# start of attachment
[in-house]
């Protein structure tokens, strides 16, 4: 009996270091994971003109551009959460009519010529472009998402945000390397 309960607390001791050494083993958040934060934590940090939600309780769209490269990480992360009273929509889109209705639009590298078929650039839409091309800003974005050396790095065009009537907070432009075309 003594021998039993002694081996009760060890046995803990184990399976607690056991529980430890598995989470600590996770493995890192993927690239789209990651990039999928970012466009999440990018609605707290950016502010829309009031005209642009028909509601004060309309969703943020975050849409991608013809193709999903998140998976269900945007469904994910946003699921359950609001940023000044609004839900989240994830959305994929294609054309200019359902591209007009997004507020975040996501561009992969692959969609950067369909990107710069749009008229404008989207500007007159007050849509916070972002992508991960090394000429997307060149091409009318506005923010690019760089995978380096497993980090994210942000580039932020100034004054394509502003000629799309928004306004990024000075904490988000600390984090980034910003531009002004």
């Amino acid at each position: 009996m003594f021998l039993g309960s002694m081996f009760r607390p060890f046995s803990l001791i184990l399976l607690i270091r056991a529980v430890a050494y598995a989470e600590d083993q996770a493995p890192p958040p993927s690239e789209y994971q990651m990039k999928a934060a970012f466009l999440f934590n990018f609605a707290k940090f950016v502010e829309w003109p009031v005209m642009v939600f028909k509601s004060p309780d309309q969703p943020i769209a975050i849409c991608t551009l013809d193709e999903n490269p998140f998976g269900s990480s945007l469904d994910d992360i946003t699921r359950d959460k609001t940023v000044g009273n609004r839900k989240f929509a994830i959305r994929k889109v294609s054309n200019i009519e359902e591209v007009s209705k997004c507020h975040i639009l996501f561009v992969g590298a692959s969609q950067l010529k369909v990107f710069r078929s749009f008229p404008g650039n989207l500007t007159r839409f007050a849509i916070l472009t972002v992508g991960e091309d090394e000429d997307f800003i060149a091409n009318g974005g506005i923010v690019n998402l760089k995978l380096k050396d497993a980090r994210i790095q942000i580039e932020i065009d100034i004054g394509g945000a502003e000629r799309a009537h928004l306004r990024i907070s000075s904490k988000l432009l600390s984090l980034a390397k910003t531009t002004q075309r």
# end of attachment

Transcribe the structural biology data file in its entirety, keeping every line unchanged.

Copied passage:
[in-house]
């Protein structure tokens, strides 16, 4: 009996270091994971003109551009959460009519010529472009998402945000390397 309960607390001791050494083993958040934060934590940090939600309780769209490269990480992360009273929509889109209705639009590298078929650039839409091309800003974005050396790095065009009537907070432009075309 003594021998039993002694081996009760060890046995803990184990399976607690056991529980430890598995989470600590996770493995890192993927690239789209990651990039999928970012466009999440990018609605707290950016502010829309009031005209642009028909509601004060309309969703943020975050849409991608013809193709999903998140998976269900945007469904994910946003699921359950609001940023000044609004839900989240994830959305994929294609054309200019359902591209007009997004507020975040996501561009992969692959969609950067369909990107710069749009008229404008989207500007007159007050849509916070972002992508991960090394000429997307060149091409009318506005923010690019760089995978380096497993980090994210942000580039932020100034004054394509502003000629799309928004306004990024000075904490988000600390984090980034910003531009002004």
């Amino acid at each position: 009996m003594f021998l039993g309960s002694m081996f009760r607390p060890f046995s803990l001791i184990l399976l607690i270091r056991a529980v430890a050494y598995a989470e600590d083993q996770a493995p890192p958040p993927s690239e789209y994971q990651m990039k999928a934060a970012f466009l999440f934590n990018f609605a707290k940090f950016v502010e829309w003109p009031v005209m642009v939600f028909k509601s004060p309780d309309q969703p943020i769209a975050i849409c991608t551009l013809d193709e999903n490269p998140f998976g269900s990480s945007l469904d994910d992360i946003t699921r359950d959460k609001t940023v000044g009273n609004r839900k989240f929509a994830i959305r994929k889109v294609s054309n200019i009519e359902e591209v007009s209705k997004c507020h975040i639009l996501f561009v992969g590298a692959s969609q950067l010529k369909v990107f710069r078929s749009f008229p404008g650039n989207l500007t007159r839409f007050a849509i916070l472009t972002v992508g991960e091309d090394e000429d997307f800003i060149a091409n009318g974005g506005i923010v690019n998402l760089k995978l380096k050396d497993a980090r994210i790095q942000i580039e932020i065009d100034i004054g394509g945000a502003e000629r799309a009537h928004l306004r990024i907070s000075s904490k988000l432009l600390s984090l980034a390397k910003t531009t002004q075309r």